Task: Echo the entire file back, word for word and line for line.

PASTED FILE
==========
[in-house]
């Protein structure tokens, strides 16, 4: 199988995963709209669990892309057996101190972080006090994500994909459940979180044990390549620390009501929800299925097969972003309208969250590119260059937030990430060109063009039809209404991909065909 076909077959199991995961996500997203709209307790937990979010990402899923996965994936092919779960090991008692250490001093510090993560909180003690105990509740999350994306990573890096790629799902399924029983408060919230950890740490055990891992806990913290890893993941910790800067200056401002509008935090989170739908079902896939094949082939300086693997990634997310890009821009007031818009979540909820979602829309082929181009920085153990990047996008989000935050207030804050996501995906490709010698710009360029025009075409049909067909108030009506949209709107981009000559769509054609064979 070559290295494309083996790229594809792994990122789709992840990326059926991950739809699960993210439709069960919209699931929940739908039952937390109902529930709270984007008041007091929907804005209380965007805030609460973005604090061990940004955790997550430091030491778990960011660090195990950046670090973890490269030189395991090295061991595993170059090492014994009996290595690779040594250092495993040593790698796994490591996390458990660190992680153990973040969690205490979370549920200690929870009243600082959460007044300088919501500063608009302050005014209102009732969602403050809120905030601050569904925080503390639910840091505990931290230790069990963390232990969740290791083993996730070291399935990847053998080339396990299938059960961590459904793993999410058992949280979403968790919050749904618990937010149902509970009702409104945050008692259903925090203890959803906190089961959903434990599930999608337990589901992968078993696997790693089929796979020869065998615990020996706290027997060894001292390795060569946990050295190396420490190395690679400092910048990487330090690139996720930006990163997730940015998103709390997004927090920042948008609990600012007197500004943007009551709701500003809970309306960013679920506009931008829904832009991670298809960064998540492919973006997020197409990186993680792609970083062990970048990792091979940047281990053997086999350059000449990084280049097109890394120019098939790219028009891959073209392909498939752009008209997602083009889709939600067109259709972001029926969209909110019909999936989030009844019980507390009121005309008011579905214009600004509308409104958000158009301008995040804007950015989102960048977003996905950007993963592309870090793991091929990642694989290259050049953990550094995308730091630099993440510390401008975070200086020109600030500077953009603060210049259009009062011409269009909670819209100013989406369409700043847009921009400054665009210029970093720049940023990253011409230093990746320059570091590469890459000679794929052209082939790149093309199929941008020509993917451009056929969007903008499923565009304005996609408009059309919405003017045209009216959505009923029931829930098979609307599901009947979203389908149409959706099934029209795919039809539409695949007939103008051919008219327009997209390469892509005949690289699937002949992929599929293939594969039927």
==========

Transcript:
[in-house]
């Protein structure tokens, strides 16, 4: 199988995963709209669990892309057996101190972080006090994500994909459940979180044990390549620390009501929800299925097969972003309208969250590119260059937030990430060109063009039809209404991909065909 076909077959199991995961996500997203709209307790937990979010990402899923996965994936092919779960090991008692250490001093510090993560909180003690105990509740999350994306990573890096790629799902399924029983408060919230950890740490055990891992806990913290890893993941910790800067200056401002509008935090989170739908079902896939094949082939300086693997990634997310890009821009007031818009979540909820979602829309082929181009920085153990990047996008989000935050207030804050996501995906490709010698710009360029025009075409049909067909108030009506949209709107981009000559769509054609064979 070559290295494309083996790229594809792994990122789709992840990326059926991950739809699960993210439709069960919209699931929940739908039952937390109902529930709270984007008041007091929907804005209380965007805030609460973005604090061990940004955790997550430091030491778990960011660090195990950046670090973890490269030189395991090295061991595993170059090492014994009996290595690779040594250092495993040593790698796994490591996390458990660190992680153990973040969690205490979370549920200690929870009243600082959460007044300088919501500063608009302050005014209102009732969602403050809120905030601050569904925080503390639910840091505990931290230790069990963390232990969740290791083993996730070291399935990847053998080339396990299938059960961590459904793993999410058992949280979403968790919050749904618990937010149902509970009702409104945050008692259903925090203890959803906190089961959903434990599930999608337990589901992968078993696997790693089929796979020869065998615990020996706290027997060894001292390795060569946990050295190396420490190395690679400092910048990487330090690139996720930006990163997730940015998103709390997004927090920042948008609990600012007197500004943007009551709701500003809970309306960013679920506009931008829904832009991670298809960064998540492919973006997020197409990186993680792609970083062990970048990792091979940047281990053997086999350059000449990084280049097109890394120019098939790219028009891959073209392909498939752009008209997602083009889709939600067109259709972001029926969209909110019909999936989030009844019980507390009121005309008011579905214009600004509308409104958000158009301008995040804007950015989102960048977003996905950007993963592309870090793991091929990642694989290259050049953990550094995308730091630099993440510390401008975070200086020109600030500077953009603060210049259009009062011409269009909670819209100013989406369409700043847009921009400054665009210029970093720049940023990253011409230093990746320059570091590469890459000679794929052209082939790149093309199929941008020509993917451009056929969007903008499923565009304005996609408009059309919405003017045209009216959505009923029931829930098979609307599901009947979203389908149409959706099934029209795919039809539409695949007939103008051919008219327009997209390469892509005949690289699937002949992929599929293939594969039927």